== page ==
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When Austin Hatch stepped onto the court as a player for the University of Michigan’s basketball team on Sunday, he fulfilled a dream that only three years ago seemed unimaginable.
After surviving a plane crash that killed his mother and two siblings when he was 8 years-old, Hatch endured yet another plane crash just eight years later, this time killing his father and stepmother, and leaving him in a medically induced coma. His father had piloted both planes.
“If I would've thought of this situation before it happened to me, I wouldn't have thought I could make it either,” Hatch told NBC News Special Anchor Maria Shriver. “It really comes down to character, just being able to persevere in the midst of tragedy and adversity.”
At 16 years-old, Hatch was forced to re-learn how to walk and talk after sustaining a traumatic brain injury in the second crash. Doctors feared that the 6-foot-6 high-school basketball star from Indiana would never return to the court.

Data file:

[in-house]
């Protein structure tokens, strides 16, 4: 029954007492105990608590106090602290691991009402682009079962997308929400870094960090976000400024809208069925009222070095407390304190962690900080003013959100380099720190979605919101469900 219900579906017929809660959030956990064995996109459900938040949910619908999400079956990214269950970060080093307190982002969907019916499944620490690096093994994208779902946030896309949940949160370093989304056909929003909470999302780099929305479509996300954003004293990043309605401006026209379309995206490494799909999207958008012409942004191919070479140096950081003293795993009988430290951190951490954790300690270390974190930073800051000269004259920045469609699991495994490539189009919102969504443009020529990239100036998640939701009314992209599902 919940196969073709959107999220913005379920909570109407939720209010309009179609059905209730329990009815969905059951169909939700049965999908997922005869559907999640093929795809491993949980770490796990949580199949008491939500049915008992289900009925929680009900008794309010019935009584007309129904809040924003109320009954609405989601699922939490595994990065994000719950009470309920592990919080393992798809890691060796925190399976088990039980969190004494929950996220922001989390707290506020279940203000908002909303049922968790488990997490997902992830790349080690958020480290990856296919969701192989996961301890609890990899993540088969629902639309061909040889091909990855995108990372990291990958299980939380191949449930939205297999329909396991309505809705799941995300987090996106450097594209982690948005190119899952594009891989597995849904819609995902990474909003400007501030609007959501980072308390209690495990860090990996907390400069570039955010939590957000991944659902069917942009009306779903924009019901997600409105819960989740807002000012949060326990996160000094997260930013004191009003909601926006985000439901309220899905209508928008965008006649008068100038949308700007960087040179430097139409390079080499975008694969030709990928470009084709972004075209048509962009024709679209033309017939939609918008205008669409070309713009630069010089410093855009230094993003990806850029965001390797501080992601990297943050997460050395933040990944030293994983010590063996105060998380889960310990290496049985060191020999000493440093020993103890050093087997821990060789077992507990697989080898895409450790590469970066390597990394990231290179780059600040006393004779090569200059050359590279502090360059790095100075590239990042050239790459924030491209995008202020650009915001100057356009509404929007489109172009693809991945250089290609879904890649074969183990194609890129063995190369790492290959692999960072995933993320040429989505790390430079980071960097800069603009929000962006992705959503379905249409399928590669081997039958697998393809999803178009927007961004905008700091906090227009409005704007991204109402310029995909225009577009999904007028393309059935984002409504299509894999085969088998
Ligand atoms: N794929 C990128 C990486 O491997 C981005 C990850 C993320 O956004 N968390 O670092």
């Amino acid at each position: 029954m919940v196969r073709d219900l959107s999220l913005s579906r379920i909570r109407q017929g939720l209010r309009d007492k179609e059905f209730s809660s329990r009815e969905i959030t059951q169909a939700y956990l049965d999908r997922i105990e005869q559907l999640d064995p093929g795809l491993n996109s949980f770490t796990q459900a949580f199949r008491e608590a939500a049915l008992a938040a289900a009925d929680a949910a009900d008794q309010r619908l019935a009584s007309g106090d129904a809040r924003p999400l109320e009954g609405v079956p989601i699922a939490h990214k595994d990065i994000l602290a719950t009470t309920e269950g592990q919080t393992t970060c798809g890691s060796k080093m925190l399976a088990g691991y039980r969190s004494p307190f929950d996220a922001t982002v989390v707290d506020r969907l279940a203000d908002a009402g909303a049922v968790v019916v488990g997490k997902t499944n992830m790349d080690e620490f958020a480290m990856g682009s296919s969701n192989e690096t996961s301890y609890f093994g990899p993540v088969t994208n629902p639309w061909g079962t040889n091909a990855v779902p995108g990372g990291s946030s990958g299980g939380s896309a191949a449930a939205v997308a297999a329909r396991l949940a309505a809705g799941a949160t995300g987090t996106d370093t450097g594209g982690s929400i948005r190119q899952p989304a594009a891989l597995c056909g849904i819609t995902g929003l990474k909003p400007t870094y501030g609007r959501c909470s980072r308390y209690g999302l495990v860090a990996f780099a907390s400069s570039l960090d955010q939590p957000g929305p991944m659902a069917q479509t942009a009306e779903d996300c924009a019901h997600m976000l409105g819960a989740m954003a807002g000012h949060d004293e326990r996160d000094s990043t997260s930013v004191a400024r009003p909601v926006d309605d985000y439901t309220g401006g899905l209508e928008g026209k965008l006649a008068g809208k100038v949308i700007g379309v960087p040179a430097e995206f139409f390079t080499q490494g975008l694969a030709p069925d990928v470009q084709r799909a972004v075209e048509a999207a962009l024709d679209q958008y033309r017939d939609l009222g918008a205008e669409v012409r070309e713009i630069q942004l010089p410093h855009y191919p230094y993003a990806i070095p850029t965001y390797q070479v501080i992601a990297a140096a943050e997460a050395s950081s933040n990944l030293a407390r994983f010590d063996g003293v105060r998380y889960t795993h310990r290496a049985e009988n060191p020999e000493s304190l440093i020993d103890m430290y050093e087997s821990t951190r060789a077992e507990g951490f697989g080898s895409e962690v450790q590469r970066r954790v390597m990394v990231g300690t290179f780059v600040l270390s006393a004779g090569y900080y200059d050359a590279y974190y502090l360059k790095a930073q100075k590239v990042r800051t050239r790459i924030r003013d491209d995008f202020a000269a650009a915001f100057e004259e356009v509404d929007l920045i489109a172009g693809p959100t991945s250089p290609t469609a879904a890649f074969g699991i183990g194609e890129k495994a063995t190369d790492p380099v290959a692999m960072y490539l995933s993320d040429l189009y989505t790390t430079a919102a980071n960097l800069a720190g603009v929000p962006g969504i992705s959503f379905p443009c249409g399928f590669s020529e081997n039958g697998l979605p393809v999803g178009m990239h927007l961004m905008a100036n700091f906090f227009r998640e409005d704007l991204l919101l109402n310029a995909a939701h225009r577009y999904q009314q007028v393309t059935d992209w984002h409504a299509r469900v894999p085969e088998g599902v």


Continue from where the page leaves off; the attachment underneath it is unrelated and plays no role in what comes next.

But Hatch stayed the course throughout a long and complex recovery, his late parents and his faith never far from his mind.
“I can hear their voices in my head when I face a difficult situation,” he said. “My dad and mom raised me to be an uncommon man. The uncommon man gets up at five in the morning to go work out, to get stronger, when no one else is. It takes an uncommon man to do that when no one is looking.”
After losing his immediate family, Hatch moved in with relatives in California to finish high-school, where senior year he scored a 3-pointer in his first basketball game since the latest crash.
“There were a lot of tears in the locker room,” Hatch said. “Not that that shot meant that I was totally recovered, but it was a big step in the right direction.”
In June, Hatch graduated high school and secured a full-scholarship to the University of Michigan, his mother’s alma mater – a bittersweet moment for a young man still mourning the loss of his father and his biggest fan.
“He was my best friend, my basketball coach, my mentor, my everything,” Hatch said.
Yet, despite unthinkable tragedy in his short life, the 19 year-old doesn’t spend time feeling sorry for himself.
“The time that you could spend wondering and thinking why me?,” he said. “That’s time that you could've spent working your tail off to get better.”